13 Nov 2017

Facebook Want To protect Your Nude Photos If You Send To Them

With "revenge p0rn attacks" infamously becoming popular by the day, social media giant Facebook is trying to protect your p0rn pictures from being shared on their social network if only you are willing to share the images with them.
Images that are shared with Facebook will be hashed to create a digital fingerprint which the company can use to I.D the same images if someone else tries to upload them. This also applies to Instagram and Messenger

The company says the photos won't be stored, but instead, a digital footprint would be created so that its image-matching technology can prevent any future uploading of a copy of the photograph.

Currently, Facebook is working with the Australian Office of the eSafety Commissioner to test the system in Australia.

Speaking to the press, government e-safety commissioner Julia Inman Grant said that one in five Australian women aged 18 - 45 and one in four indigenous Australians have been victims of revenge p0rn.

"It is really important that Facebook is taking this proactive leadership step. What we'are hearing from victims is that its not just the initial betrayal of trust, its the fear and anxiety that follows them after the image has been posted," she said.

 "This lets the victim take control and be proactive in their own safety, when so often the burden is on the victim to report to multiple platforms and trace where the image has been. Our vision is that these images could be taken down from every website simultaneously."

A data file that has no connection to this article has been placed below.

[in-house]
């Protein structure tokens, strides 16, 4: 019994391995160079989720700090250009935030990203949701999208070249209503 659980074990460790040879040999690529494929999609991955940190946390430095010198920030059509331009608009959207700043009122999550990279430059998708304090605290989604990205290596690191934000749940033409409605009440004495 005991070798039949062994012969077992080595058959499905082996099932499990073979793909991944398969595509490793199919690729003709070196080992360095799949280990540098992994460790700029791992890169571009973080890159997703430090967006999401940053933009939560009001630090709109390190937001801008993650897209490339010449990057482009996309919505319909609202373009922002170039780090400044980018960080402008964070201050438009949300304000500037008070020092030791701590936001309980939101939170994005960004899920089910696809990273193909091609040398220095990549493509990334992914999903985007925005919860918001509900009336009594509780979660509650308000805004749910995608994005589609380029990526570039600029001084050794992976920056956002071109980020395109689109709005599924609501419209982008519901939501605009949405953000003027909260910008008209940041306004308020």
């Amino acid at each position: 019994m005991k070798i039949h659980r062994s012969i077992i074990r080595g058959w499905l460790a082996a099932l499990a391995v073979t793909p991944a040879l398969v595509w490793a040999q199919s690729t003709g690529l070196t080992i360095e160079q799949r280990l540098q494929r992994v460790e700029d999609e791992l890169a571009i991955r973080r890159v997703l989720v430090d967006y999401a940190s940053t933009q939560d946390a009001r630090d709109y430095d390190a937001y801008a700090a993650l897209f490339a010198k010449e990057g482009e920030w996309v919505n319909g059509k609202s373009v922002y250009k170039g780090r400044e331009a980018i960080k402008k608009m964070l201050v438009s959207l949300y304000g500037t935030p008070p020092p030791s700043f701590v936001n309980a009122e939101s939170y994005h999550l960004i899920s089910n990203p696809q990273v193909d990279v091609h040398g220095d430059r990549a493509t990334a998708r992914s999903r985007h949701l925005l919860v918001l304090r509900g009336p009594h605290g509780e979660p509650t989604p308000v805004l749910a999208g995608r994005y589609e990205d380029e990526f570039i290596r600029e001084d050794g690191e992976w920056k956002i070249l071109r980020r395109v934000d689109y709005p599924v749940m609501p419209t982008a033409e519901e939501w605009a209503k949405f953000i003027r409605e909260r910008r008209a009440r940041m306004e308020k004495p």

Facebook hopes to trial the scheme in the UK, US and Canada and  subsequently roll it out to other regions too.
With "revenge p0rn attacks" infamously becoming popular by the day, social media giant Facebook is trying to protect your p0rn pictures from being shared on their social network if only you are willing to share the images with them.
Images that are shared with Facebook will be hashed to create a digital fingerprint which the company can use to I.D the same images if someone else tries to upload them. This also applies to Instagram and Messenger

The company says the photos won't be stored, but instead, a digital footprint would be created so that its image-matching technology can prevent any future uploading of a copy of the photograph.

Currently, Facebook is working with the Australian Office of the eSafety Commissioner to test the system in Australia.

Speaking to the press, government e-safety commissioner Julia Inman Grant said that one in five Australian women aged 18 - 45 and one in four indigenous Australians have been victims of revenge p0rn.

"It is really important that Facebook is taking this proactive leadership step. What we'are hearing from victims is that its not just the initial betrayal of trust, its the fear and anxiety that follows them after the image has been posted," she said.

 "This lets the victim take control and be proactive in their own safety, when so often the burden is on the victim to report to multiple platforms and trace where the image has been. Our vision is that these images could be taken down from every website simultaneously."

Facebook hopes to trial the scheme in the UK, US and Canada and  subsequently roll it out to other regions too.

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